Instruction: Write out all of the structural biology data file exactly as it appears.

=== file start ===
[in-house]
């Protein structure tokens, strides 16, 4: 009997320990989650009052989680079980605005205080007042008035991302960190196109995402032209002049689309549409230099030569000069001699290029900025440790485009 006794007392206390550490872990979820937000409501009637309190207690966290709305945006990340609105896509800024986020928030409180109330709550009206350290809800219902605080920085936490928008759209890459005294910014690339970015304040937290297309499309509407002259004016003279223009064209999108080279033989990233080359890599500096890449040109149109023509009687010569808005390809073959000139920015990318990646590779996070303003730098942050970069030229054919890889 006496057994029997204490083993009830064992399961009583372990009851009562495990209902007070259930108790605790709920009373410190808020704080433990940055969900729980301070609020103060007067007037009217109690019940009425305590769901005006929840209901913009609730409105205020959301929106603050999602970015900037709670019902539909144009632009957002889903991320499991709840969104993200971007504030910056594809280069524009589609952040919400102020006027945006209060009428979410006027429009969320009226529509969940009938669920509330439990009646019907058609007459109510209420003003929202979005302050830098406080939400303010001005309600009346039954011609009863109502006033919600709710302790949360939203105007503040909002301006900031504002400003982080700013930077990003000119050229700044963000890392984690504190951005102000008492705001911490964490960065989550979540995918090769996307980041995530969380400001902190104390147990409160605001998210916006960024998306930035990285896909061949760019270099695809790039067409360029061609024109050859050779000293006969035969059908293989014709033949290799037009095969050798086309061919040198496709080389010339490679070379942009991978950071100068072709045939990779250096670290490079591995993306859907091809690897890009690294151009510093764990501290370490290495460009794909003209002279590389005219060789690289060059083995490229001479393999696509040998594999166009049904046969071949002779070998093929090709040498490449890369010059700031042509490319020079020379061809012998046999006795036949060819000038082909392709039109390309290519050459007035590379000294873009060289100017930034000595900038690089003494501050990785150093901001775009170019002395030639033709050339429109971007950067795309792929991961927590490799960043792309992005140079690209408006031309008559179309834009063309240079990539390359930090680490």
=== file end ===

[in-house]
């Protein structure tokens, strides 16, 4: 009997320990989650009052989680079980605005205080007042008035991302960190196109995402032209002049689309549409230099030569000069001699290029900025440790485009 006794007392206390550490872990979820937000409501009637309190207690966290709305945006990340609105896509800024986020928030409180109330709550009206350290809800219902605080920085936490928008759209890459005294910014690339970015304040937290297309499309509407002259004016003279223009064209999108080279033989990233080359890599500096890449040109149109023509009687010569808005390809073959000139920015990318990646590779996070303003730098942050970069030229054919890889 006496057994029997204490083993009830064992399961009583372990009851009562495990209902007070259930108790605790709920009373410190808020704080433990940055969900729980301070609020103060007067007037009217109690019940009425305590769901005006929840209901913009609730409105205020959301929106603050999602970015900037709670019902539909144009632009957002889903991320499991709840969104993200971007504030910056594809280069524009589609952040919400102020006027945006209060009428979410006027429009969320009226529509969940009938669920509330439990009646019907058609007459109510209420003003929202979005302050830098406080939400303010001005309600009346039954011609009863109502006033919600709710302790949360939203105007503040909002301006900031504002400003982080700013930077990003000119050229700044963000890392984690504190951005102000008492705001911490964490960065989550979540995918090769996307980041995530969380400001902190104390147990409160605001998210916006960024998306930035990285896909061949760019270099695809790039067409360029061609024109050859050779000293006969035969059908293989014709033949290799037009095969050798086309061919040198496709080389010339490679070379942009991978950071100068072709045939990779250096670290490079591995993306859907091809690897890009690294151009510093764990501290370490290495460009794909003209002279590389005219060789690289060059083995490229001479393999696509040998594999166009049904046969071949002779070998093929090709040498490449890369010059700031042509490319020079020379061809012998046999006795036949060819000038082909392709039109390309290519050459007035590379000294873009060289100017930034000595900038690089003494501050990785150093901001775009170019002395030639033709050339429109971007950067795309792929991961927590490799960043792309992005140079690209408006031309008559179309834009063309240079990539390359930090680490």